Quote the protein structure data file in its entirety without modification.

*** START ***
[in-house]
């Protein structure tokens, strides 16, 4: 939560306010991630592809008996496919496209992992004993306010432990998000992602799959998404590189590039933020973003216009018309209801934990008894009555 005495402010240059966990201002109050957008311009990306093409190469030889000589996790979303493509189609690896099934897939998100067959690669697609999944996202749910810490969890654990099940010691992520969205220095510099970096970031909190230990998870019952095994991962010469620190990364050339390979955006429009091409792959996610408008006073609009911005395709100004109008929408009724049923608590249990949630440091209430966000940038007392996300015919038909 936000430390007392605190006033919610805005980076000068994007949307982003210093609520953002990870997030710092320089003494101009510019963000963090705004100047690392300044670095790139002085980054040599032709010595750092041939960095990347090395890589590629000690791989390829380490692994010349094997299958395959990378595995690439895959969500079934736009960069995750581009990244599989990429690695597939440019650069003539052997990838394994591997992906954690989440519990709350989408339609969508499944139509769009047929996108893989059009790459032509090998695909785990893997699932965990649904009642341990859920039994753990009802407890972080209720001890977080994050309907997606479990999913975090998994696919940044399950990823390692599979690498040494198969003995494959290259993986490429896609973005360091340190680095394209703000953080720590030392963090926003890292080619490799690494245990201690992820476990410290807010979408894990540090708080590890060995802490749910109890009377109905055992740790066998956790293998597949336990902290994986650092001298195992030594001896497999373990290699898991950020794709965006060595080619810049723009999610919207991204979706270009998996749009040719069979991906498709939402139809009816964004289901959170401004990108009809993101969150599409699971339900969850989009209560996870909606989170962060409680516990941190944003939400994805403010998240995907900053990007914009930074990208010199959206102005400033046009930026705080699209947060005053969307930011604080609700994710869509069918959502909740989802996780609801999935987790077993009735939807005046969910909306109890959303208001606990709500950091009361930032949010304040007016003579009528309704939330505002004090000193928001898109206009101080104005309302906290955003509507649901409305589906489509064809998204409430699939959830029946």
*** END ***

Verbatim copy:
[in-house]
């Protein structure tokens, strides 16, 4: 939560306010991630592809008996496919496209992992004993306010432990998000992602799959998404590189590039933020973003216009018309209801934990008894009555 005495402010240059966990201002109050957008311009990306093409190469030889000589996790979303493509189609690896099934897939998100067959690669697609999944996202749910810490969890654990099940010691992520969205220095510099970096970031909190230990998870019952095994991962010469620190990364050339390979955006429009091409792959996610408008006073609009911005395709100004109008929408009724049923608590249990949630440091209430966000940038007392996300015919038909 936000430390007392605190006033919610805005980076000068994007949307982003210093609520953002990870997030710092320089003494101009510019963000963090705004100047690392300044670095790139002085980054040599032709010595750092041939960095990347090395890589590629000690791989390829380490692994010349094997299958395959990378595995690439895959969500079934736009960069995750581009990244599989990429690695597939440019650069003539052997990838394994591997992906954690989440519990709350989408339609969508499944139509769009047929996108893989059009790459032509090998695909785990893997699932965990649904009642341990859920039994753990009802407890972080209720001890977080994050309907997606479990999913975090998994696919940044399950990823390692599979690498040494198969003995494959290259993986490429896609973005360091340190680095394209703000953080720590030392963090926003890292080619490799690494245990201690992820476990410290807010979408894990540090708080590890060995802490749910109890009377109905055992740790066998956790293998597949336990902290994986650092001298195992030594001896497999373990290699898991950020794709965006060595080619810049723009999610919207991204979706270009998996749009040719069979991906498709939402139809009816964004289901959170401004990108009809993101969150599409699971339900969850989009209560996870909606989170962060409680516990941190944003939400994805403010998240995907900053990007914009930074990208010199959206102005400033046009930026705080699209947060005053969307930011604080609700994710869509069918959502909740989802996780609801999935987790077993009735939807005046969910909306109890959303208001606990709500950091009361930032949010304040007016003579009528309704939330505002004090000193928001898109206009101080104005309302906290955003509507649901409305589906489509064809998204409430699939959830029946």